The question, then, is does the EAJA expressly waive the government's immunity? Our three sister circuits that have considered this question since Shaw have ruled that it does not, and we agree. Marcus, 17 F.3d at 1039; Perales, 950 F.2d at 1076; Chiu, 948 F.2d at 720-21.
Because we must construe waivers of immunity strictly in favor of the sovereign, Lane v. Pena, --- U.S. ----, ----, 116 S.Ct. 2092, 2096, 135 L.Ed.2d 486 (1996), a waiver of sovereign immunity "is to be read no more broadly than its terms require." Brown v. Secretary of the Army, 78 F.3d 645, 649 (D.C.Cir.), cert. denied sub nom. Brown v. West, --- U.S. ----, 117 S.Ct. 607, 136 L.Ed.2d 533 (1996). As the Supreme Court held in Shaw, the no-interest rule adds "an added gloss of strictness" to the usual rules governing waiver of sovereign immunity. Shaw, 478 U.S. at 319, 106 S.Ct. at 2964. Waivers of immunity from interest must be clearly stated in the language of the statute: "There can be no consent by implication or by use of ambiguous language.... The consent necessary to waive the traditional immunity must be express, and it must be strictly construed." New York Rayon Importing Co., 329 U.S. at 659, 67 S.Ct. at 604.
Applying these principles, we think the EAJA's cost-of-living enhancement language falls far short of an unambiguous statutory waiver of immunity. The statute provides only that the $75-per-hour cap may be exceeded if an "increase in the cost of living ... justifies a higher fee." 28 U.S.C. § 2412(d)(2)(A)(ii). As to whether enhanced rates should be based on "historic" rates (which update the statutory rate) or "current" rates (the functional equivalent of interest), the Act is silent--a striking silence when compared to the explicit language Congress uses when it intends to waive the government's immunity from interest. In response to the Supreme Court's decision in Shaw, for example, Congress amended Title VII to provide that with respect to government employees, "the same interest to compensate for delay in payment shall be available as in cases involving nonpublic parties." 42 U.S.C. § 2000e-16(d) (1994). In a provision not at issue in this case, the EAJA itself contains specific language authorizing awards of interest against the government:
If the United States appeals an award of costs or fees and other expenses made against the United States under this section and the award is affirmed in whole or in part, interest shall be paid on the amount of the award as affirmed. Such interest shall be computed at the rate determined under section 1961(a) of this title, and shall run from the date of the award through the day before the date of the mandate of affirmance.
28 U.S.C. § 2412(f) (1994). Because similarly unambiguous waiver language appears nowhere in section 2412(d)(2)(A), we conclude that the EAJA waives only the government's immunity from fees, not from interest on those fees. See Shaw, 478 U.S. at 319, 106 [323 U.S.App.D.C. 99] S.Ct. at 2964; see also Perales, 950 F.2d at 1076 ("The narrowest reasonable construction of the cost-of-living provision ... leads us to conclude that this was an attempt to allow the statute to be self-updating in light of the modern realities of inflation. This purpose is accomplished through the award of historic rates..."). Therefore, enhancements of the $75 statutory rate must be based on the "historic" cost-of-living.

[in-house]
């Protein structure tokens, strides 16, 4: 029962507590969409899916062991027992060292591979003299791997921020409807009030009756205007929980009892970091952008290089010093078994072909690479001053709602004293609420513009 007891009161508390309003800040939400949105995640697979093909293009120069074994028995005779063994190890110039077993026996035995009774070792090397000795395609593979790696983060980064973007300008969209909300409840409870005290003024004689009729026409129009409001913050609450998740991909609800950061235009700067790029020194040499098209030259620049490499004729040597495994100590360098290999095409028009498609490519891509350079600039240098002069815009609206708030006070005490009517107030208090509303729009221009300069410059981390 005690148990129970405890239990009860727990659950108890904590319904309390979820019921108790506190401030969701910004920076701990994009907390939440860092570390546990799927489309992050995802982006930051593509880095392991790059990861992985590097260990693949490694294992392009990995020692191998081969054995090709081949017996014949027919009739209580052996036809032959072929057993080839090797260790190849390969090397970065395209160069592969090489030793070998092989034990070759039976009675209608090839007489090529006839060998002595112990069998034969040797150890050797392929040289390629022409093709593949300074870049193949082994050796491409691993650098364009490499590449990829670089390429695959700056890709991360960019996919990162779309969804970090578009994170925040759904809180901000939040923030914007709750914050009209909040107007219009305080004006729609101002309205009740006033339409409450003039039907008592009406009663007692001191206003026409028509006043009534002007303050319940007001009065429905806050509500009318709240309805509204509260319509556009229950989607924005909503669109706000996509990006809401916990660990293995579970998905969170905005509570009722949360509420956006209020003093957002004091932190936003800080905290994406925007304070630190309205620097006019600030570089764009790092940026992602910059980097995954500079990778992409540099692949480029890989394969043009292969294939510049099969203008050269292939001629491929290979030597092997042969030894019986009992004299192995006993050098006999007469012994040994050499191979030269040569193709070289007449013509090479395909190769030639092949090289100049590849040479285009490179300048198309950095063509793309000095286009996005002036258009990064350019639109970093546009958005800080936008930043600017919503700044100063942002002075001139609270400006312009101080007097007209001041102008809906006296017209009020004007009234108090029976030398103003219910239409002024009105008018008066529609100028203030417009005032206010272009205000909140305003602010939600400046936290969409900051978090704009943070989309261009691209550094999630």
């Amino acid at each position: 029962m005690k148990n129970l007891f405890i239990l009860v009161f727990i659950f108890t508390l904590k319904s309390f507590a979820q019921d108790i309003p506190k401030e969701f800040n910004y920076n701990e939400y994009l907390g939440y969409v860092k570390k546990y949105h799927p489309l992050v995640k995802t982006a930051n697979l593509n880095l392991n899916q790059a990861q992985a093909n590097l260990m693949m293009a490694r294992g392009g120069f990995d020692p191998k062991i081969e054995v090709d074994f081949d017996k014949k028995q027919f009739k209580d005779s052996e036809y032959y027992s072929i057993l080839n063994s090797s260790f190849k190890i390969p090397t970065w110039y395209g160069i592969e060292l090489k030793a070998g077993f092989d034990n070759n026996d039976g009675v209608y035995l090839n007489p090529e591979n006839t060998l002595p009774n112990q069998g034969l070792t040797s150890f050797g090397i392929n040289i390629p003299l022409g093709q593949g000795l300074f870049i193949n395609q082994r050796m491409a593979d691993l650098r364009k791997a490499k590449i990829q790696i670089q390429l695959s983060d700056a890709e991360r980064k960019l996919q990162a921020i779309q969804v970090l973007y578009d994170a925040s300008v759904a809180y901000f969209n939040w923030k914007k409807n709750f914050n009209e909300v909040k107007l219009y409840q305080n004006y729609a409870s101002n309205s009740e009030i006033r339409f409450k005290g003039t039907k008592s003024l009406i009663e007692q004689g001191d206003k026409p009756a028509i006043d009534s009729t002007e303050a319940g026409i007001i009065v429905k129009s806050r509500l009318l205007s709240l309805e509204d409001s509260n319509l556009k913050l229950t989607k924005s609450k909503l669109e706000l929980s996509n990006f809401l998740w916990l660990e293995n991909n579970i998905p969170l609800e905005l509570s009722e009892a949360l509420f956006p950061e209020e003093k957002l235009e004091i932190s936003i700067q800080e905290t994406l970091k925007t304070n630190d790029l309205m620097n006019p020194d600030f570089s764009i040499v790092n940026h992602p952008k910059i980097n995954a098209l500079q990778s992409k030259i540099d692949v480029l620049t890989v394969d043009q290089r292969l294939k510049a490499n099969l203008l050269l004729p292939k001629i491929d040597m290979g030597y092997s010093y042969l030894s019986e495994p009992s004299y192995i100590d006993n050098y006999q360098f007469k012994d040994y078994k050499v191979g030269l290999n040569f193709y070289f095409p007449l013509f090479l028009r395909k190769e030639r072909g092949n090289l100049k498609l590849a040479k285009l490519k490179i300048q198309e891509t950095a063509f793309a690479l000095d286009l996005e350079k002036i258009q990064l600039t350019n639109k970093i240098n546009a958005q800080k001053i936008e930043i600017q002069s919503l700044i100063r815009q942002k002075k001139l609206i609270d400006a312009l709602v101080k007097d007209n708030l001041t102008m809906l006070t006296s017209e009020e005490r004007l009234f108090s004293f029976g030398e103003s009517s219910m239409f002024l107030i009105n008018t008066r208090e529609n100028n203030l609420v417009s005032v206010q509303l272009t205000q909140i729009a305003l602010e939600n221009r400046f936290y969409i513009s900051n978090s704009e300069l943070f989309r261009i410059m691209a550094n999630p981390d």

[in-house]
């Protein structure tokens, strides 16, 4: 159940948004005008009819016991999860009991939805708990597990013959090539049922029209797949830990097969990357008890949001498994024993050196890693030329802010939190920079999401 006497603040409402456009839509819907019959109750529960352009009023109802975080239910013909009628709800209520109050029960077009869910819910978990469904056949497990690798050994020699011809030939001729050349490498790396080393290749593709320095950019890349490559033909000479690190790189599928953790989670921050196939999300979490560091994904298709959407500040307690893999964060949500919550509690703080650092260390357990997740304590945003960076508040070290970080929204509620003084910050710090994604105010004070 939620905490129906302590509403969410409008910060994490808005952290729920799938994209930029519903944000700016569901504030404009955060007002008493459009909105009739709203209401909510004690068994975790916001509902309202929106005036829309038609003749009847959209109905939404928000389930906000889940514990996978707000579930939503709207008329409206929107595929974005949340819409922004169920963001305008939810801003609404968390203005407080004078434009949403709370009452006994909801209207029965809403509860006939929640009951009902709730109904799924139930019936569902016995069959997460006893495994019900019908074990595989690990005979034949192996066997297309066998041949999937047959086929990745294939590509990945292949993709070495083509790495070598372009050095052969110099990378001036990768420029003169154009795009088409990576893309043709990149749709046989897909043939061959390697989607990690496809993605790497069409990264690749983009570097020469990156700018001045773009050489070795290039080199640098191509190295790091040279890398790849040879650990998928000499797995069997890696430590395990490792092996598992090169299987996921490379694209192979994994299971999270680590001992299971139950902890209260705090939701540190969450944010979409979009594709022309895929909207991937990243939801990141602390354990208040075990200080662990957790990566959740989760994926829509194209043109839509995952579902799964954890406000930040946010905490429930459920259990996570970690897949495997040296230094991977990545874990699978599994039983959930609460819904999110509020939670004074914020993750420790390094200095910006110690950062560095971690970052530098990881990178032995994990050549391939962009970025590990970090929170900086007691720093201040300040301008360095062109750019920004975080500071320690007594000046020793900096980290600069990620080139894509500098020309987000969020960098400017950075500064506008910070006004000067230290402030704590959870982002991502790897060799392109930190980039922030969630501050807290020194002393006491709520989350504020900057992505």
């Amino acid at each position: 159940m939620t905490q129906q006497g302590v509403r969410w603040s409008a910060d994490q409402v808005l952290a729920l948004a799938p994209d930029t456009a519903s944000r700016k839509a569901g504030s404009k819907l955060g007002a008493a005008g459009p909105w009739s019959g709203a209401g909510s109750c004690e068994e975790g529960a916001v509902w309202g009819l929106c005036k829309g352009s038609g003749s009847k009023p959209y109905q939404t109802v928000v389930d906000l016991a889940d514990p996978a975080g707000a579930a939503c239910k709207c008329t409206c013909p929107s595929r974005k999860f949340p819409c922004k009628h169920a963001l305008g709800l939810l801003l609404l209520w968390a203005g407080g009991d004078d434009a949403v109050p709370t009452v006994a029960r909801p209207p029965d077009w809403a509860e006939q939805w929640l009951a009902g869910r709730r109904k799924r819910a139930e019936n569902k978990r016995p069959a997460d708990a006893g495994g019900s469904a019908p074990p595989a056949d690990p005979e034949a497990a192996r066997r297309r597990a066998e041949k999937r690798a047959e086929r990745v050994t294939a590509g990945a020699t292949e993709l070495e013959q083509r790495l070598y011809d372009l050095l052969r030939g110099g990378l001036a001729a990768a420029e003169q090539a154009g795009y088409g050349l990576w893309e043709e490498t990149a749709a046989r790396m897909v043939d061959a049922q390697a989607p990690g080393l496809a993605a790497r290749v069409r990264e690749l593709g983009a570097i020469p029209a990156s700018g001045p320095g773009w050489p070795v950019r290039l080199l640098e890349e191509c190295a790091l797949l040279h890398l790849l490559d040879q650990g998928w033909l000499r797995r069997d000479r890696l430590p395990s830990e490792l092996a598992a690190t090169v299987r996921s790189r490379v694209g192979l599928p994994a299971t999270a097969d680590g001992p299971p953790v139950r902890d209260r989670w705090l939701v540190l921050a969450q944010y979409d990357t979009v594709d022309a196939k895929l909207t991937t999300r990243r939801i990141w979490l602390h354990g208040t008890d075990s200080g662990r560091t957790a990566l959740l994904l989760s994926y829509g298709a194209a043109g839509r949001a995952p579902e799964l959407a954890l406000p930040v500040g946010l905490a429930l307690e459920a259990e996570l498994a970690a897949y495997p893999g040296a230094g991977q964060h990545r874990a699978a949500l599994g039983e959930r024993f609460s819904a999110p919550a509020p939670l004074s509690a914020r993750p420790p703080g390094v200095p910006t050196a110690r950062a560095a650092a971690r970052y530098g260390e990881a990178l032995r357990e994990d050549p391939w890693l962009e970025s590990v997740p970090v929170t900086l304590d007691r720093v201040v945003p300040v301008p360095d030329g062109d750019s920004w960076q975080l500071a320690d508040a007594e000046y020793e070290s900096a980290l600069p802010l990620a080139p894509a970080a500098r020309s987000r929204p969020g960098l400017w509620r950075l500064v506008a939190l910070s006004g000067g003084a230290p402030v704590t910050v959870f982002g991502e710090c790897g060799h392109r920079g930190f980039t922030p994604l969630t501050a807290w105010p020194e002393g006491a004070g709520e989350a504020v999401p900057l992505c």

Contrary to appellants' assertion, our prior case law on the issue before us today is neither "confusing" nor "unclear." Appellants' Br. at 14. In our first case addressing cost-of-living enhancements under the EAJA, Massachusetts Fair Share v. Law Enforcement Assistance Admin., 776 F.2d 1066 (D.C.Cir.1985), we rejected a request for a ten percent fee enhancement, limiting it instead to five percent "because some of the work in this case was performed almost contemporaneously with the effective date of [the Act]." Id. at 1069. Because we decided Massachusetts Fair Share in 1985, four years after the EAJA's effective date, but still concluded that the petitioners there were "adequately compensated by the  rate of $75 per hour," id., Massachusetts Fair Share is consistent with our conclusion that fee enhancements should be based on "historic" cost-of-living increases, not "current" increases. Decided on the same day as Massachusetts Fair Share, Hirschey v. FERC, 777 F.2d 1 (D.C.Cir.1985), allowed a fee enhancement to compensate for delay in payment beyond the date of services, but did so under the Act's "special factors" provision. Id. at 5 & n. 24.
Following Massachusetts Fair Share, Hirschey, and the Supreme Court's decision in Shaw, we decided Wilkett v. ICC, stating in a footnote that the no-interest rule in Shaw "does not bar a [cost-of-living adjustment] to the $75 per hour cap in this case, because section 2412(d)(2)(A) explicitly permits adjustments to the cap to compensate attorneys for 'increases in the cost of living.' " 844 F.2d 867, 874 n. 3 (D.C.Cir.1988) (quoting 28 U.S.C. § 2412(d)(2)(A)). As far as it goes, this statement is absolutely accurate--the no-interest rule does not bar cost-of-living adjustments to fees under the EAJA. Wilkett simply did not face the issue before us today: the choice between "historic" cost-of-living enhancements, which do not violate the no-interest rule since they do not compensate for delay, and "current" enhancements, which we conclude do violate the rule. Indeed, later in the opinion, the Wilkett court recognized that it was "constrained" by Massachusetts Fair Share to calculate cost-of-living adjustments according to the year in which legal services were rendered. Wilkett, 844 F.2d at 875.